Dulles airspace lies over Leesburg so pilots are required to come in pretty low on their approach.  That's okay during the day when you can see and avoid hills, but my altitude wasn't high enough to make me feel safe coming in so I went the long way around to keep ground clearance.

The night landing was actually surprisingly smooth.  The wind was high at the surface but mostly down the runway.  Surface temperature was 25 degrees.  We made it home safe and sound and made for the warmth of the pilot's lounge.

Trips home don't happen without a trip out though, and the trip out was the day before.  We had planned to take off around 9 but pushed the flight back about an hour in order to allow for frost to melt.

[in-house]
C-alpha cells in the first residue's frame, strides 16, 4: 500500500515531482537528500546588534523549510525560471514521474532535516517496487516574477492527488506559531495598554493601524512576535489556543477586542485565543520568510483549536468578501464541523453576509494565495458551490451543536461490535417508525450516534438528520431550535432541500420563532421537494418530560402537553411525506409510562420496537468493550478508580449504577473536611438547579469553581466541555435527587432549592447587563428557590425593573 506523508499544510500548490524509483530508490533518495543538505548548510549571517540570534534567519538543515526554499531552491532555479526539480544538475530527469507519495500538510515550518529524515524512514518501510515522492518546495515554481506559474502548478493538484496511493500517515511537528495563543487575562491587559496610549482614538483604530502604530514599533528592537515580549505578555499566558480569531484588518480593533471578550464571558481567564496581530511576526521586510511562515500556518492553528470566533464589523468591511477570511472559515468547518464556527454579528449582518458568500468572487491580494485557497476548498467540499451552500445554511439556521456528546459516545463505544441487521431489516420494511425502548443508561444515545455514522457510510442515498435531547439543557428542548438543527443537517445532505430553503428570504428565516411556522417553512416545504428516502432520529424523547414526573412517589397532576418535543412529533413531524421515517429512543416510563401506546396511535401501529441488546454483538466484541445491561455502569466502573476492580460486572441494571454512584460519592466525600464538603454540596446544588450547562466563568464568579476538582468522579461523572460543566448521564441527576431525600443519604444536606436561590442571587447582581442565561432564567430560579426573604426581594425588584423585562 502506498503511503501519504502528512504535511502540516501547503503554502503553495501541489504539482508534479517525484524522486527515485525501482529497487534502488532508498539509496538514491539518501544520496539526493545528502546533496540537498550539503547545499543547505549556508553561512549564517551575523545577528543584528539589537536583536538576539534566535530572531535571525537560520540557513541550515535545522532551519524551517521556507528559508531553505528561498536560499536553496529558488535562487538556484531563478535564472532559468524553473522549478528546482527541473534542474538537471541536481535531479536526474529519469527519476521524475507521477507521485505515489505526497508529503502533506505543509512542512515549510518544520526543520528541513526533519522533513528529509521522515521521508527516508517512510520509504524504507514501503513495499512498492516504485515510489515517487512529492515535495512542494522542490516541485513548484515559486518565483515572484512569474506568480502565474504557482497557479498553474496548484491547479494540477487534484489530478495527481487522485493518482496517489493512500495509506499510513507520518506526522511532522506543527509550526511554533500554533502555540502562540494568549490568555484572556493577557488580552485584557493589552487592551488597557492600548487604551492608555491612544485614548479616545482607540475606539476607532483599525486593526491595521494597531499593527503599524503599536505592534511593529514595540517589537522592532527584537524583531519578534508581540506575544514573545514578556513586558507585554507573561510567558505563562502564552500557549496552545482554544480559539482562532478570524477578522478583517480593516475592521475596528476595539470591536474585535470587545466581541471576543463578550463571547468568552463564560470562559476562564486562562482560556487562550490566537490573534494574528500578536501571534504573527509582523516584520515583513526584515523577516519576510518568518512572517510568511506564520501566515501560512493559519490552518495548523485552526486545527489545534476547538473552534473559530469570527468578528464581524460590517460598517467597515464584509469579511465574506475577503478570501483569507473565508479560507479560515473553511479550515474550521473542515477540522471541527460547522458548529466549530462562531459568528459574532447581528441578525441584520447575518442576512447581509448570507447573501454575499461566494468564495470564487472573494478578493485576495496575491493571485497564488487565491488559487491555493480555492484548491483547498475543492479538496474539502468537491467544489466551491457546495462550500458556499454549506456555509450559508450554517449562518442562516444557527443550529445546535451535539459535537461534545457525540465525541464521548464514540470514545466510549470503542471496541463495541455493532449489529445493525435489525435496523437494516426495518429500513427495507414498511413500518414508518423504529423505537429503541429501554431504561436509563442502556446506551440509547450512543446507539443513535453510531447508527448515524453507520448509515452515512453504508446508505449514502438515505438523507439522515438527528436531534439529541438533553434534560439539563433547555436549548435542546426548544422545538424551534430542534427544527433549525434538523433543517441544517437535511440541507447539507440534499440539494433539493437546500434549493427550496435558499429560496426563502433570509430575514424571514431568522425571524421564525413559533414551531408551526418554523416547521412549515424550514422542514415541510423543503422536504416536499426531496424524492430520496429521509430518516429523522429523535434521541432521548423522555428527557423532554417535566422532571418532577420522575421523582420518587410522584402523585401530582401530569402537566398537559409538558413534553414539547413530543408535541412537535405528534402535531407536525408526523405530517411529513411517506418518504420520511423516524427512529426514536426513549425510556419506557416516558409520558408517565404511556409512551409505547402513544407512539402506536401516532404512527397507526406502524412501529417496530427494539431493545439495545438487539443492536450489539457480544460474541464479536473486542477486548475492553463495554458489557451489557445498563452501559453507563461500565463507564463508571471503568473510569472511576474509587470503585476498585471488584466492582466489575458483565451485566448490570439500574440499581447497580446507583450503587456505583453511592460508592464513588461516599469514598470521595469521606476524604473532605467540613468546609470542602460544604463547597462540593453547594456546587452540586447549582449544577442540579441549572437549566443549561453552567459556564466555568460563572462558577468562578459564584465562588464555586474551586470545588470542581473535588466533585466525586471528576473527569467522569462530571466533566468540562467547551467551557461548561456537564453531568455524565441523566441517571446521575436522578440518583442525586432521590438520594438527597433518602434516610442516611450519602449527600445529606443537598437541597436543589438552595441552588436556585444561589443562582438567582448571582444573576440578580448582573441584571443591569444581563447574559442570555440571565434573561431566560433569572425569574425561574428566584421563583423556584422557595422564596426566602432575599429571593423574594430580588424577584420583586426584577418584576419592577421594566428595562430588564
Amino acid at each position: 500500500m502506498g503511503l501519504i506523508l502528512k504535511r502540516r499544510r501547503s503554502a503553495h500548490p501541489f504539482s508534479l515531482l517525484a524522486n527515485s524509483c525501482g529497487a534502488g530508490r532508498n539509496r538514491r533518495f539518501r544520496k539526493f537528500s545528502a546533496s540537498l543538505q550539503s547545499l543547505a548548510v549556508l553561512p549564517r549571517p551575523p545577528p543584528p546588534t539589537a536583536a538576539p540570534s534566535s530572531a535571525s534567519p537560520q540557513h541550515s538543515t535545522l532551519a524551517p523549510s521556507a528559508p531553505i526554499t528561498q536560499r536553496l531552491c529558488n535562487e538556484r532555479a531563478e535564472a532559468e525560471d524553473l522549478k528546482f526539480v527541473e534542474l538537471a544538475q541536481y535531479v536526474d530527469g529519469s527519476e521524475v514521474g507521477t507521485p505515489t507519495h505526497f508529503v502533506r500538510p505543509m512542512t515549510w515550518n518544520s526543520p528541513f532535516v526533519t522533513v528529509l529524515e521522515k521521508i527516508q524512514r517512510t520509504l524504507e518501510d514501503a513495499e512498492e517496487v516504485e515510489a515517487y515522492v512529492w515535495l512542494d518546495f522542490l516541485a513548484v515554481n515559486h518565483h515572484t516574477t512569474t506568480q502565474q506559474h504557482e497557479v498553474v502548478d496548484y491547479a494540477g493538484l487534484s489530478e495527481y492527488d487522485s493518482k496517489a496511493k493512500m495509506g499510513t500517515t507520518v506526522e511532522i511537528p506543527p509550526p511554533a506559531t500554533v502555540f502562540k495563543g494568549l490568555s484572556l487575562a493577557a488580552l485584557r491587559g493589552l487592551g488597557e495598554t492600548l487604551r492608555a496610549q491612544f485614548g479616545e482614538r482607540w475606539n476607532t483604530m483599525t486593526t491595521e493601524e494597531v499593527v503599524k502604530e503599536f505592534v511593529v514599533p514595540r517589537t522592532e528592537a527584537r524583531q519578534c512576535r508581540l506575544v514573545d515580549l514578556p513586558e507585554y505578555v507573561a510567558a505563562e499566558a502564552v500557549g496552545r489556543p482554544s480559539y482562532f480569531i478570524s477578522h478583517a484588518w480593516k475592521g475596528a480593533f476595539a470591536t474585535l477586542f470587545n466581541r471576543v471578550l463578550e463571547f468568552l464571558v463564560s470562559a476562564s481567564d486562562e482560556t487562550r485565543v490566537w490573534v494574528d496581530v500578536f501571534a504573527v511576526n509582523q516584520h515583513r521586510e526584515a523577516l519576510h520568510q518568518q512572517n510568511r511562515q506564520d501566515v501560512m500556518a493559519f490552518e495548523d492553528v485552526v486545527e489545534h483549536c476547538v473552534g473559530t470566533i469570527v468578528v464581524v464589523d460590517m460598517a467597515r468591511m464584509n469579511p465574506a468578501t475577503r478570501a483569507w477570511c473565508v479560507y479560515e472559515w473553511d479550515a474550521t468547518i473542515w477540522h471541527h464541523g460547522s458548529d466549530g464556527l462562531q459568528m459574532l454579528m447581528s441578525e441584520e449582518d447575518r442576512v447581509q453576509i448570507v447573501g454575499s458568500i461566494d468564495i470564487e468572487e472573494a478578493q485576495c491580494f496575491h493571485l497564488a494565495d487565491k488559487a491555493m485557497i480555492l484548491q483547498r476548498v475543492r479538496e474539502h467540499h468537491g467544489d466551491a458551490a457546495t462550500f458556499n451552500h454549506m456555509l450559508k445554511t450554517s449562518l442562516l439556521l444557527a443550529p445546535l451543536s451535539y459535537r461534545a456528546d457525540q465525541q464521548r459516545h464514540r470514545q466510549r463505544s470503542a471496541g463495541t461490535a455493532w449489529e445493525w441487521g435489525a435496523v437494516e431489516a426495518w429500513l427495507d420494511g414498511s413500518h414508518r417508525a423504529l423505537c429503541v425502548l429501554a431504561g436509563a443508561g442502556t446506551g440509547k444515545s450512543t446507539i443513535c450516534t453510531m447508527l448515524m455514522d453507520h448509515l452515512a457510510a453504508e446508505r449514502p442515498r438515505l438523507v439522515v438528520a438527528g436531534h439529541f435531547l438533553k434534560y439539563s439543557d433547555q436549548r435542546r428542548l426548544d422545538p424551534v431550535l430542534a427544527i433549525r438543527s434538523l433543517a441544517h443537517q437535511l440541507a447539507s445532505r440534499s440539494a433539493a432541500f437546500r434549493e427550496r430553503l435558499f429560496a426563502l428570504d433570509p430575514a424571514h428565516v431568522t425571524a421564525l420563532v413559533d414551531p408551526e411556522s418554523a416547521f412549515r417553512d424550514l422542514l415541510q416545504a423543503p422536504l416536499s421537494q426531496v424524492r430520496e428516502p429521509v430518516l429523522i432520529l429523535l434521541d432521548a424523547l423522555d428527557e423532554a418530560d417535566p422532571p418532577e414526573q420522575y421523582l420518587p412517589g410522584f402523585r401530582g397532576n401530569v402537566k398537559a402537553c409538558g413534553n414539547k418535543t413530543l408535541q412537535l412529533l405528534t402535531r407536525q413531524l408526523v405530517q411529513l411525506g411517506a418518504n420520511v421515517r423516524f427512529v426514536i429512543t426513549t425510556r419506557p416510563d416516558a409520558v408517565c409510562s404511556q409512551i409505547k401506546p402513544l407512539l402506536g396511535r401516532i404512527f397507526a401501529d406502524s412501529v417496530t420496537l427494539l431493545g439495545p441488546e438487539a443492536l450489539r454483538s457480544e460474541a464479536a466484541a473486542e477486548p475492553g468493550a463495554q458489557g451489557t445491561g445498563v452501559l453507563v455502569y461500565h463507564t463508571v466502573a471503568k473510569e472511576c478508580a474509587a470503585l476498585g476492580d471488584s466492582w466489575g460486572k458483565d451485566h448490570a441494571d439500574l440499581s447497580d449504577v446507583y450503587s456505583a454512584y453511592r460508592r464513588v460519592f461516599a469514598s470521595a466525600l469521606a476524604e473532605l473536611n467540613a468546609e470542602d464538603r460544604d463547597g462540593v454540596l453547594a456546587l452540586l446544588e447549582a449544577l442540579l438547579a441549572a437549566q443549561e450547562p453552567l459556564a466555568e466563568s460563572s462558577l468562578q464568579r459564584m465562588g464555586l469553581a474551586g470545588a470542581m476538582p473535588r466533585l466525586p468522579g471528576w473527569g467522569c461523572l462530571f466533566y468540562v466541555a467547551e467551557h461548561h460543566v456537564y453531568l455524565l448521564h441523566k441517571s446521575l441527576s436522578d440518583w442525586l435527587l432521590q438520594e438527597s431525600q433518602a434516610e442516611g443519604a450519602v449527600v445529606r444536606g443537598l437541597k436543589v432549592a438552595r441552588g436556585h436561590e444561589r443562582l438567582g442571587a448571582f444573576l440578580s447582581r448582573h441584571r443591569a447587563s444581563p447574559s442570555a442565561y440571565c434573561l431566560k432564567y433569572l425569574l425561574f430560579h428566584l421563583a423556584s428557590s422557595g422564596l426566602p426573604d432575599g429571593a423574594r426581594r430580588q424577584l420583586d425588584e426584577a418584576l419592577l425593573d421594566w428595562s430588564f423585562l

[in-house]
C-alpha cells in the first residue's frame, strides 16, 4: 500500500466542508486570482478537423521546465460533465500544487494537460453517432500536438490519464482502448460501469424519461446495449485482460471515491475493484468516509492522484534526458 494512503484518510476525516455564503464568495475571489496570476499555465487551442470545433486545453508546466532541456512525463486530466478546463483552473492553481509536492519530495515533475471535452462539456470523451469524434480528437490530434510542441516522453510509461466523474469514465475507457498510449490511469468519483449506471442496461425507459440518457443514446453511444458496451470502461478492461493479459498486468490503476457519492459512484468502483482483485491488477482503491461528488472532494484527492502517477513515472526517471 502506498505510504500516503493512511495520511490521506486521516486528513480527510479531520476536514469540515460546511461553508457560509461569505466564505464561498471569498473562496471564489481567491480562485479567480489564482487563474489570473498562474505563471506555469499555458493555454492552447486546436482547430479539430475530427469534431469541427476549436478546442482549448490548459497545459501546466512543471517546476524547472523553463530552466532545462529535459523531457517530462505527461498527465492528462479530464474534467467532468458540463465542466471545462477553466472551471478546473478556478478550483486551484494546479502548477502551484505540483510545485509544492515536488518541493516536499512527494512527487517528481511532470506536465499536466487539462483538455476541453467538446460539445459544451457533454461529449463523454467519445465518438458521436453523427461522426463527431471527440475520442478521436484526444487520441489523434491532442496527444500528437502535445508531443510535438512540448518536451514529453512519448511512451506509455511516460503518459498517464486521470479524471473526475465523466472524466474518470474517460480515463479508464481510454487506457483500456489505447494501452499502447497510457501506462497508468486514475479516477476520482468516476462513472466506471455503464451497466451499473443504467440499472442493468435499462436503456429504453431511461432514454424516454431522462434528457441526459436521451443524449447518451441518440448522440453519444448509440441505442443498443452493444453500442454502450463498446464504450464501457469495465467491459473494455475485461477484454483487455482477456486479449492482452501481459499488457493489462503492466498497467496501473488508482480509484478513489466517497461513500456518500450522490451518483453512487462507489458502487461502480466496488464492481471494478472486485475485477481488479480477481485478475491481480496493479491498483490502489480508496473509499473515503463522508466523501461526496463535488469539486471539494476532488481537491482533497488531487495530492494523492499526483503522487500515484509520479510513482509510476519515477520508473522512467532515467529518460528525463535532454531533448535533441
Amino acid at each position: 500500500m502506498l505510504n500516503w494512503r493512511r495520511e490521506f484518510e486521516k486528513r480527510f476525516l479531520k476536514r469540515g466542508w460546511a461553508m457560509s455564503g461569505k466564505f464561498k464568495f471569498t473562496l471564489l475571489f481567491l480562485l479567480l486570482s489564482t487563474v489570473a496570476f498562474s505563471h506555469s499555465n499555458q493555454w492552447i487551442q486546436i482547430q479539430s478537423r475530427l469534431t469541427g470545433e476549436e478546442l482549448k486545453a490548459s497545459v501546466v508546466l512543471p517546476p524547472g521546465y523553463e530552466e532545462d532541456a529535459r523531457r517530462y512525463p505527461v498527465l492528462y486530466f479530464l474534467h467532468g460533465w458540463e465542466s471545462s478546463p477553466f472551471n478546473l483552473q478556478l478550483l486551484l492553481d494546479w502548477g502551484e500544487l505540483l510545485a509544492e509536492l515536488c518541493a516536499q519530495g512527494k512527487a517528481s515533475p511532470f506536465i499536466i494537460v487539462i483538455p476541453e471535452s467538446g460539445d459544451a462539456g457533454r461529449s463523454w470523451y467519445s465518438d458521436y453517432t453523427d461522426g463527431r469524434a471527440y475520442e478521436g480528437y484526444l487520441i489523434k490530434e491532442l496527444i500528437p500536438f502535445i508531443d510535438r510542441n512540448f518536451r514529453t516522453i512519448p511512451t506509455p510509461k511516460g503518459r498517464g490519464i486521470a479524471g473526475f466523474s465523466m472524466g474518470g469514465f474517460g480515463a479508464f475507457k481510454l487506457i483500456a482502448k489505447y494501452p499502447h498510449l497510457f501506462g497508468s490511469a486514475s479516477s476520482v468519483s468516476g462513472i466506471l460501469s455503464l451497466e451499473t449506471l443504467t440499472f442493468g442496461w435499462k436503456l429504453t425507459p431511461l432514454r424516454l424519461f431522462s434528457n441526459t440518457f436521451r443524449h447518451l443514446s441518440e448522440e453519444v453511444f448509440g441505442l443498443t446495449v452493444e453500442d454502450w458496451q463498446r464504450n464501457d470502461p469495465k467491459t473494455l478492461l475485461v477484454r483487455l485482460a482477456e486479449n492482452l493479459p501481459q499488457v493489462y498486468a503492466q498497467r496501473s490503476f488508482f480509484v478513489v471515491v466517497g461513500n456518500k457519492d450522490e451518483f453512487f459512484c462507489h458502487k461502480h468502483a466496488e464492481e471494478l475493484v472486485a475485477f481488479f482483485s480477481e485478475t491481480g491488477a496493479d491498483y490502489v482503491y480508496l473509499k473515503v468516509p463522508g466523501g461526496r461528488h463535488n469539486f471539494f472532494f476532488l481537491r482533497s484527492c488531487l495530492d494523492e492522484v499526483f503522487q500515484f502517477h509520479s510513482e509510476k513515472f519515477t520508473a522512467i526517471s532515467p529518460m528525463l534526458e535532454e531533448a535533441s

The destination was KCHO - Charolttesville.  We were going to visit with Will and Erik, two college friends, and their spouses.  I went to school in Charlottesville but had never been to the airport prior to landing there.

We didn't fly direct.  We made diversions to overfly Lake Anna and Lake Monticello.  The first as it was a childhood vacation destination for my family and the latter so we could fly over Erik's house.  We also took some time to fly over the UVA grounds to take some photos of my college.

Lake Anna

The flight out was uneventful and fun, the visit was awesome, and the return trip was, well, an adventure.  Hour 92 in the books.  More photos can be found here:

The Padendix

In yet another installment of our sub-series on unintended adventures, I just had my appendix removed.  Perhaps spurned by so many jokes at the expense of its vestigial nature, it did not go down without a fight.